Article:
20-amp starter/ignition fuse keeps blowing & car won't start
My daughters car wouldn't start & I found the 20-amp starter/ignition fuse to be blown. I replaced it, cranked the car a few times...then, on the 3rd time...it blew the fuse. I went through this replacing the fuse process a few times...then, jiggled a few wires & it remained running for a week or two. Today, it is doing the same thing. Replacing the fuse allows it to crank. What's up? I'm her mother...not a mechanic by any stretch of the imagination..so, I really need some help here...thanks...Now...her tail lights are out too...
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SOunds like a closed short in the ignition system. The actual ignition could be at fault. The starter may be at fault. Pinched or exposed wiring touching the chassis or another live wire may be the cause. Check your manual to be sure the 20 amp fuse is the proper fuse for the ignition system. It may just be to low of an amp and may be a 25 to 60 amp fuse or more. Only use the recommended size of fuse as using too high a amperage in a fuse can cause bigger problems if the fuse does not blow in time. These fuses serve a purpose to save the electrical and electronic parts form unnecessary damage.
Pls be more specific, doe's this fuse keep blowing or what? Fuse blows and your car won't start. I have a 2004 GTC and the #8 fuse kept blowing, had to replace the starter, (it was pulling 80amps instead or the normal 30-35) once the starter was replaced, no more starting issues and the fuse no longer blows. Hope this helps, good luck
Sounds like your starter solenoid is sticking or the ignition switch to keep the starter engaged rotating the engine. First change out your starter solenoid should solve the problem also the starter may be pulling to many amps and blowing the fuse simply because the starter is bad and is going out. Take the starter off take it to autozone have it amp tested or load tested you may find this is your problem from the beginning..Remember to rate my solution thanks in advance
I am a mechanic,i had that same problem where my engine 20amp fuse were blowing....i fixed it...problem were a broken wire in the harnace on the side of the cylinder head....i made over $200 on that job...yahhh
Check ignition switch fuse. This
is a 20 Amps. see that it has not blown. In 2004 Fuse should be nr 8 in
the power box under the hood (newer models #24).
Once you are
sure that battery, fuse and wires are OK, check starter and ignition
switch. Check if there is 12V to starter while cranking. If there is
power and the starter motor does not turn, then the motor is gone. If
there is no power to starter motor when you crank, then the ignition
switch located inside the steering column may need replacement. Before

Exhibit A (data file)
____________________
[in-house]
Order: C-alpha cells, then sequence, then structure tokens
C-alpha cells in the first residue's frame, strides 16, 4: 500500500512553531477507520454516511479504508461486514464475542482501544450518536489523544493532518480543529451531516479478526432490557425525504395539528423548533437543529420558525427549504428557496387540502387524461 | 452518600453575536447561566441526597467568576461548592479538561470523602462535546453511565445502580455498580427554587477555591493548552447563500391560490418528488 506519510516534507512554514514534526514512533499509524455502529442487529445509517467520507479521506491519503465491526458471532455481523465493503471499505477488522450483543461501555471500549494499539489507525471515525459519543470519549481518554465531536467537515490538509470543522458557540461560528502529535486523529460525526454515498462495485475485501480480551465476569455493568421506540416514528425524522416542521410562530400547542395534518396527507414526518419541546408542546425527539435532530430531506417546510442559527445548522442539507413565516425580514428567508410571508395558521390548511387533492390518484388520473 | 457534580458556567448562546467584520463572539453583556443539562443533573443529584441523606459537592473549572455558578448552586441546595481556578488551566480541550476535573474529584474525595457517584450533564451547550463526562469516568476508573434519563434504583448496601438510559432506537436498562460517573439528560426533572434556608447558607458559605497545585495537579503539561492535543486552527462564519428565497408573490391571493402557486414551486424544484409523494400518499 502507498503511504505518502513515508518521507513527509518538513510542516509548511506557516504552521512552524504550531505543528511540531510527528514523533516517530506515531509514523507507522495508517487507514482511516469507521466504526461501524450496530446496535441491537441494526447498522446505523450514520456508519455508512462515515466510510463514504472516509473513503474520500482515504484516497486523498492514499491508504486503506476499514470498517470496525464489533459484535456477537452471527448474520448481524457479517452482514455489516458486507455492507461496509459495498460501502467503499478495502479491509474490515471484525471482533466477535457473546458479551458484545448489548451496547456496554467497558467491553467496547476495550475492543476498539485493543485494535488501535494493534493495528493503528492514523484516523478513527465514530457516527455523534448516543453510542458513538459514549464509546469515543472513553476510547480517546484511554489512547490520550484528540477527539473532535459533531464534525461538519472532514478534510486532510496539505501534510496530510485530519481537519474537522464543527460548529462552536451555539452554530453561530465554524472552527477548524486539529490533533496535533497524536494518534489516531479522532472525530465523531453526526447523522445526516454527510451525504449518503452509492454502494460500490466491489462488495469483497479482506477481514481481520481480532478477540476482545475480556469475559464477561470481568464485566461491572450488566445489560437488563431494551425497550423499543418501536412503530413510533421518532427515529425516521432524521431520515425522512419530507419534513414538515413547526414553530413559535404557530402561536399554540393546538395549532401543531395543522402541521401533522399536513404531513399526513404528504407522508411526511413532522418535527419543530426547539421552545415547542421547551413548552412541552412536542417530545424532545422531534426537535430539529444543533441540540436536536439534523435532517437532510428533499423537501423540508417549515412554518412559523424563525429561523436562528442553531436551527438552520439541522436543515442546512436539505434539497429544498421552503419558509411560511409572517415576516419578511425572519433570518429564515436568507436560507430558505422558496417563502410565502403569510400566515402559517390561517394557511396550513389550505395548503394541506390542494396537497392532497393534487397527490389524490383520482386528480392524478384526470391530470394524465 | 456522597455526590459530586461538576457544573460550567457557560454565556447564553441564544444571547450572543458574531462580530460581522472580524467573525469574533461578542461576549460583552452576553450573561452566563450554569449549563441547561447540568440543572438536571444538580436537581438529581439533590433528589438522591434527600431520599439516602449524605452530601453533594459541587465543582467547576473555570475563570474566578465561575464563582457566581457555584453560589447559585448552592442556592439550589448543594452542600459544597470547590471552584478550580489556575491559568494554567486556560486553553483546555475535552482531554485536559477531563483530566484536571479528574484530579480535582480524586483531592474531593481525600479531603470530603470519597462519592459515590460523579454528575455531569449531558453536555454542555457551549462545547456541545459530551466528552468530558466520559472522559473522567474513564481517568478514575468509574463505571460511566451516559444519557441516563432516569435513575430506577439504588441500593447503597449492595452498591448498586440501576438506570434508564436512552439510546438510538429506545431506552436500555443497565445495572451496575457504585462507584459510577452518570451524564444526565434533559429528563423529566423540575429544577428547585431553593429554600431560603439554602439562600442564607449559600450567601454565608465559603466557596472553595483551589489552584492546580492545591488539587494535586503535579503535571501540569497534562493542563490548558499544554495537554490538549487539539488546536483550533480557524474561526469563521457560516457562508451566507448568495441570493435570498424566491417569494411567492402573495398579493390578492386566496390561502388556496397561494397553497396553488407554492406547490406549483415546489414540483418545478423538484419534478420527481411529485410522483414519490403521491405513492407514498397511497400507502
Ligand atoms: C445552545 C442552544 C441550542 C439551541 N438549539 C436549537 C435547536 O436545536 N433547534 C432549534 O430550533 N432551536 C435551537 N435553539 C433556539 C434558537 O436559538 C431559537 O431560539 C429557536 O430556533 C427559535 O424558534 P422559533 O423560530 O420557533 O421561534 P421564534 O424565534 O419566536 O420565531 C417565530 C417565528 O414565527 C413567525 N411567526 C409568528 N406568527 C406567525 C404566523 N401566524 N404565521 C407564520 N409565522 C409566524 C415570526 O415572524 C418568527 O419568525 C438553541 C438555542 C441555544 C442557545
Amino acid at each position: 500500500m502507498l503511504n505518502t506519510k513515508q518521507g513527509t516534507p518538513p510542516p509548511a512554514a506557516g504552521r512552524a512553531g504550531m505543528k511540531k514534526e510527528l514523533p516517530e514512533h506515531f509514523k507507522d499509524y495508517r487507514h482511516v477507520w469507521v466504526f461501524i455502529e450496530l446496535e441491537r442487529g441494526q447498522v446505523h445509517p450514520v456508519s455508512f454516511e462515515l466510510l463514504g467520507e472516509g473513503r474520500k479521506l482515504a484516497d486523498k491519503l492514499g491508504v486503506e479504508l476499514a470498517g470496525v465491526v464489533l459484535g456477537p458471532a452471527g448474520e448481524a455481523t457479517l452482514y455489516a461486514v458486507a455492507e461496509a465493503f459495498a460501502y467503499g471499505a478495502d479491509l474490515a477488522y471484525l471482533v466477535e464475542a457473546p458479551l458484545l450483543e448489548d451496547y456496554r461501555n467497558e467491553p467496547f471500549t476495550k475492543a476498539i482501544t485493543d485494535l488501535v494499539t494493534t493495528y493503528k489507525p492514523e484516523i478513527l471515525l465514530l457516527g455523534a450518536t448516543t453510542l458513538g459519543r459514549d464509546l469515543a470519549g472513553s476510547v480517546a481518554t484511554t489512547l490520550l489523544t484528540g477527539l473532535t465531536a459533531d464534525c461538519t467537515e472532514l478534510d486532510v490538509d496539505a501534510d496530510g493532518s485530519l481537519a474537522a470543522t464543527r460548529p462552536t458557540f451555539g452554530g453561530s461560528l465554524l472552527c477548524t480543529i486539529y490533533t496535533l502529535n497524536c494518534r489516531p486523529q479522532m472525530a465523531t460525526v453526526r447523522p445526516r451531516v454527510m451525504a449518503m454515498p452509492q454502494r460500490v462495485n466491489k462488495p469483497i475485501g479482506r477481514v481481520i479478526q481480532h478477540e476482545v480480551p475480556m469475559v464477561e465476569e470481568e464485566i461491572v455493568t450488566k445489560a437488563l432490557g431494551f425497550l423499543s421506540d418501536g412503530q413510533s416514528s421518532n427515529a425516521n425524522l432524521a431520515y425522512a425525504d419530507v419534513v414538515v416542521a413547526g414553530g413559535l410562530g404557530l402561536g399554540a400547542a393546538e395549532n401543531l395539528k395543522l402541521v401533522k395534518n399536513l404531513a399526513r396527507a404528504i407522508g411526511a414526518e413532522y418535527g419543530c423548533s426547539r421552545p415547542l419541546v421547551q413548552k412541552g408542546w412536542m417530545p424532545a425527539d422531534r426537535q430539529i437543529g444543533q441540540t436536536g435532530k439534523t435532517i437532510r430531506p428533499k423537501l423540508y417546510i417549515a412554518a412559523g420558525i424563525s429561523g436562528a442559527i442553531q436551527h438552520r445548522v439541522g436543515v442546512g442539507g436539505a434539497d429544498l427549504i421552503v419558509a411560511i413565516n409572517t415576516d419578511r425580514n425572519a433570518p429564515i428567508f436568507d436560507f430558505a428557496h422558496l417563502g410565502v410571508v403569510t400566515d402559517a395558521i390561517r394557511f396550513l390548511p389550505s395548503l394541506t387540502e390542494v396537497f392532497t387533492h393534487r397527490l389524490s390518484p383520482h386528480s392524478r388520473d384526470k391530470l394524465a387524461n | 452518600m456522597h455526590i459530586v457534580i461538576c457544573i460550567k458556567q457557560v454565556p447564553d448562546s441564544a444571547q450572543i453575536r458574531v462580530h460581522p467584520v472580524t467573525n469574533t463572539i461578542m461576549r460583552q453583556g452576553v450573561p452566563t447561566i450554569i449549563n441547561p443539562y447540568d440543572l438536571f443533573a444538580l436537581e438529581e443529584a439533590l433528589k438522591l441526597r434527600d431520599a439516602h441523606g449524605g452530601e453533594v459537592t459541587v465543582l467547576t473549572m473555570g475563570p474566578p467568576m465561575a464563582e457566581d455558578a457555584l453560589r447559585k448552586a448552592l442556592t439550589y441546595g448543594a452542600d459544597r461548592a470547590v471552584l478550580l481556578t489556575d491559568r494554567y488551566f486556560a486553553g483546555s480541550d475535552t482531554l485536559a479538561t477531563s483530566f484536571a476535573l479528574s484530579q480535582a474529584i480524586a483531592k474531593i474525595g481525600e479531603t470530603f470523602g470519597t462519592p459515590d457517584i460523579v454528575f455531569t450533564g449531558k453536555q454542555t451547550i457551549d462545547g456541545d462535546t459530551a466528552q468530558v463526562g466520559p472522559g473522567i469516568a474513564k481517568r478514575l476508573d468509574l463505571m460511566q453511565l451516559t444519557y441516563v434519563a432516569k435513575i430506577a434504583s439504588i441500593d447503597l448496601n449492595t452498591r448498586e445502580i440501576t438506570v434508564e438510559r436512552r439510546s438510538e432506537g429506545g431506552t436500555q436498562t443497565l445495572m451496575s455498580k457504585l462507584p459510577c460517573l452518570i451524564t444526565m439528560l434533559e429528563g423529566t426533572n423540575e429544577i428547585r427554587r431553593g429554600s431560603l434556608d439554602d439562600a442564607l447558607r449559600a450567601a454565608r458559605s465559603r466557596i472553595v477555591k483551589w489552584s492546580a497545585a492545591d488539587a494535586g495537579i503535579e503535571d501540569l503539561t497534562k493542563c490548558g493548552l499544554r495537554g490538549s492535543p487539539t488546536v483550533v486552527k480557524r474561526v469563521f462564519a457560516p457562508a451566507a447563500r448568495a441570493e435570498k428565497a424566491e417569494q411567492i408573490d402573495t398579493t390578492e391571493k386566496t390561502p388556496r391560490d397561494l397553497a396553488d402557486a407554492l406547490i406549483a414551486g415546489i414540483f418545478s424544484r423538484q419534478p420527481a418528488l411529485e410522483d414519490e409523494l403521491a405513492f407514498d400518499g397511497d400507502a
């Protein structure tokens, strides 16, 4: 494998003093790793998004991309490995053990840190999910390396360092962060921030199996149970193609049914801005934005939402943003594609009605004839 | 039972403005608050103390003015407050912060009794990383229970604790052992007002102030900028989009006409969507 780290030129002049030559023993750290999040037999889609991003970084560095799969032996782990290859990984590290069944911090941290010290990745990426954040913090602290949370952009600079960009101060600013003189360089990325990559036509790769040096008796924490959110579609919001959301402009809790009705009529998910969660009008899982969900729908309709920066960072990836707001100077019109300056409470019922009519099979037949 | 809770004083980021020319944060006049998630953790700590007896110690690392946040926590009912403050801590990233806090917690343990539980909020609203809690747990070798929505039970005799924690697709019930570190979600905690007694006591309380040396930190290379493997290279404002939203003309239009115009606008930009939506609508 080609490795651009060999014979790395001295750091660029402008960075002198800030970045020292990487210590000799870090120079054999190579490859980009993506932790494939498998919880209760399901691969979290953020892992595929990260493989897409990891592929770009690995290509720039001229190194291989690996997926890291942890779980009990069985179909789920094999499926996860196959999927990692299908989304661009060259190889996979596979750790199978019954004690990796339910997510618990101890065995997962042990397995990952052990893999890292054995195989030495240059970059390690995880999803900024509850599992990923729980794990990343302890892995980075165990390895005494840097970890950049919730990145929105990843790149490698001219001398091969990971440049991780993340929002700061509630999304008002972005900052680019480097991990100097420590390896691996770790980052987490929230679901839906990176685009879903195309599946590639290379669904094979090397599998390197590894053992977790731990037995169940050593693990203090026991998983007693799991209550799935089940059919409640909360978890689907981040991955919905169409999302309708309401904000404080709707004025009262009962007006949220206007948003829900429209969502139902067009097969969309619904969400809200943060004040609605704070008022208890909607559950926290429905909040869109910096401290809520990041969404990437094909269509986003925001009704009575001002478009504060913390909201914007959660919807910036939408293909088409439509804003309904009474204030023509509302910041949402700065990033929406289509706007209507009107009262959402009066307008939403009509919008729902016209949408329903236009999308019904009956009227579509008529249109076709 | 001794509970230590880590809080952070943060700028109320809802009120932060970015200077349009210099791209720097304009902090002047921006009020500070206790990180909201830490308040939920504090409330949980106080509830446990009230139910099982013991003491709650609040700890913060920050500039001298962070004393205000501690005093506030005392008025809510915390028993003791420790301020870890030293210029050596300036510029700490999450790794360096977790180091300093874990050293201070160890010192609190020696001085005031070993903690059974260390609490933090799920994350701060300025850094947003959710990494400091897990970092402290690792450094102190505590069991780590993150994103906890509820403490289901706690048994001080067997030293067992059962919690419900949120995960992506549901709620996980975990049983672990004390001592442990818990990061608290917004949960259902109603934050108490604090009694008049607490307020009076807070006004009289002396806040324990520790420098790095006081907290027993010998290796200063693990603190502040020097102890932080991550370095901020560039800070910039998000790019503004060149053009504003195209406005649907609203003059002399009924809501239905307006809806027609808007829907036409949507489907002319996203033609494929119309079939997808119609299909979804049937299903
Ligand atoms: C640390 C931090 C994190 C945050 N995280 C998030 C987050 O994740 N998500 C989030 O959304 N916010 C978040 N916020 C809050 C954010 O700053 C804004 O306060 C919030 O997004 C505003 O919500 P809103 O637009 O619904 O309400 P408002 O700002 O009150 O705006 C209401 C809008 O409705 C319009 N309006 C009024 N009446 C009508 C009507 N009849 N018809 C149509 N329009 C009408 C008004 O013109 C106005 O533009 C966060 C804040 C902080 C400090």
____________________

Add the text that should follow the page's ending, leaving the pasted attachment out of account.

repairing, try reading error codes with a code scanner.
The 40 amp maxi fuse in the underhood junction block (According to the information I have, there is only one 40 amp fuse in there..) goes directly to the ignition switch. From there, it goes to the buss bar in the Instrument Panel Fuse Block where it feeds several smaller fuses. It also feeds the starter relay in the Underhood Fuse and Relay Center.
My biggest concern would be: What caused the fuse to blow in the first place?
If you get nothing else from my preaching, get this:
Fuses don't blow for no reason....ESPECIALLY not a 40-amp Maxi Fuse!
I can't count how many times I have heard people say: "It's JUST a blown fuse." WHAT???
I have been at this for 35 years and I can tell you that blown fuses are reason for major concern in my book. That 40-Amp Maxi Fuse just saved your truck from burning to the ground and you need to find out why!
The only way that fuse is going to blow is if there is a direct short to ground between the Underhood Fuse and Relay Center and the Instrument Panel Fuse Block (The only "component" between these two is the ignition switch.) or if the secondary side of the starter relay circuit is shorted to ground. The secondary side of the starter relay feeds the "S" terminal of the starter solenoid. (at the starter)
I think the first place I would look for the problem would be the circuit between the starter relay and the starter. It is likely to be shorted against the exhaust or engine block. If this is the case, it most likely fried the starter relay in the process. (which is why the fuse no longer blows and the engine no longer starts)
Aftermarket remote starting units are also usually tied into this circuit. If your vehicle has one of these, it could very likely be the original source of your problem.
At any rate, there should be no rest, truck running or not, until the reason for the blown fuse is found. You will most likely get the truck running in the process of locating the reason for the blown fuse.
i would say you have a mains problem?any car that blows a 40amp fuse has a big fault.you have a direct short in the alternator/starter/battery area.take a very close look, as this type of fault will show its face pretty quick, check all heavy wires to and from starter/battery,and if satisafied get the alternator checked as it could be the problem.adrian,,,
I'm curious, does this vehicle have an alarm/remote starter? If so I expect the installer didn't wire it correctly ... it was an all too frequent issue, with inexperienced installers we had .... I would first suspect any add-on device first (if any) ... In answer to your question ... I know it does have a relay (Starter solenoid is a relay and built onto the starter) As far as it being a relay or the IGN switch ... I'm skeptical.